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May 22, 2015

Ceremony Held in Mongolia to Commemorate Sumitomo Corporation Scholarship Program

Sumitomo Corporation established the Sumitomo Corporation Scholarship Program in 1996 on the 50th anniversary of its corporate activities, and it has supported the development of the youth who are the future of developing countries by providing scholarships to university students from Asian countries. In Mongolia, the program started in 1996 at the National University of Mongolia (hereinafter "NUM"), where a total of 378 students have thus far received scholarships. Students from the Mongolian University of Science and Technology (hereinafter "MUST") have been eligible for these scholarships since 2011, with a total of 90 recipients having utilized the program to further their studies.

On April 21, a commemorative ceremony was held in Mongolia to celebrate the Program's 20th anniversary at NUM and 5th anniversary at MUST. Japan's Ambassador Extraordinary and Plenipotentiary to Mongolia Takenori Shimizu, along with university officials, current scholarship students and graduates, and members of the local press were among the 86 attendees. The speakers at the ceremony had many words of praise for the scholarship program and of thanks for Sumitomo Corporation's assistance.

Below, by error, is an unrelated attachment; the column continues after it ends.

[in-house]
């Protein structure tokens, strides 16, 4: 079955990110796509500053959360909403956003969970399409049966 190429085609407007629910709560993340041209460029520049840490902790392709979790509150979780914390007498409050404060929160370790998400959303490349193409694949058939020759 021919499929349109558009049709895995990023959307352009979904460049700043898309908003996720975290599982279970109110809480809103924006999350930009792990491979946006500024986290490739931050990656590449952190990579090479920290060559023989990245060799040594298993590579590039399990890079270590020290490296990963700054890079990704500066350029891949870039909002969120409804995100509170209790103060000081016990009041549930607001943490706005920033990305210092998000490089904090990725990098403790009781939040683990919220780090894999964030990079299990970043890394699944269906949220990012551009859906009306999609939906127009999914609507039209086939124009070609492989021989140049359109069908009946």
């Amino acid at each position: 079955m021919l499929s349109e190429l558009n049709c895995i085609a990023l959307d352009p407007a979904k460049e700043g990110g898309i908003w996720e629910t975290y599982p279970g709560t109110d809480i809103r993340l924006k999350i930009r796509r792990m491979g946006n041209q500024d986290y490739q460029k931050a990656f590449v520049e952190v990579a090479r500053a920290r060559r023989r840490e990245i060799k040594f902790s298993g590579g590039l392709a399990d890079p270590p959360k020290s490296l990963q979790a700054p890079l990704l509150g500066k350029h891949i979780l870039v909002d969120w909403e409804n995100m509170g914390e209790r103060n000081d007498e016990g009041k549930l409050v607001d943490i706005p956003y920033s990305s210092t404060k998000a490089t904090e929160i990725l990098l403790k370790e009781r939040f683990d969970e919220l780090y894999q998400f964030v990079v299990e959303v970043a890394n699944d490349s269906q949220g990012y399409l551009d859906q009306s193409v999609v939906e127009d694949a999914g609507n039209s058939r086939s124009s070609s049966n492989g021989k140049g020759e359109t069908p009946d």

One graduate noted in his remarks: "I graduated from the computer programming department in 2010, and I am now working as a programmer at a mobile telecommunications carrier. The scholarship I received imbued in me a sense of responsibility to make my own contribution to Mongolia's future development, and I am thus grateful to Sumitomo Corporation for more than just its financial assistance."

Sumitomo Corporation is committed to supporting the growth of other students who will play a part in Mongolia's future development through this scholarship program.

Hiroto Fujiwara (right), General Manager of Sumitomo Corporation's Ulaanbaatar Office, told the audience: "We hope that our company will prove itself useful in mining not only resources buried in the ground but also the unlimited resources contained in the minds of students."

NUM students performed a traditional Mongolian dance at the ceremony, and the venue resounded with the clapping of hands to the rhythm of the dance.

As the attendees lined up for a group photograph, one student commented: "I'm quite surprised by the large number of people here, and I am happy to have been able to participate in this ceremony."

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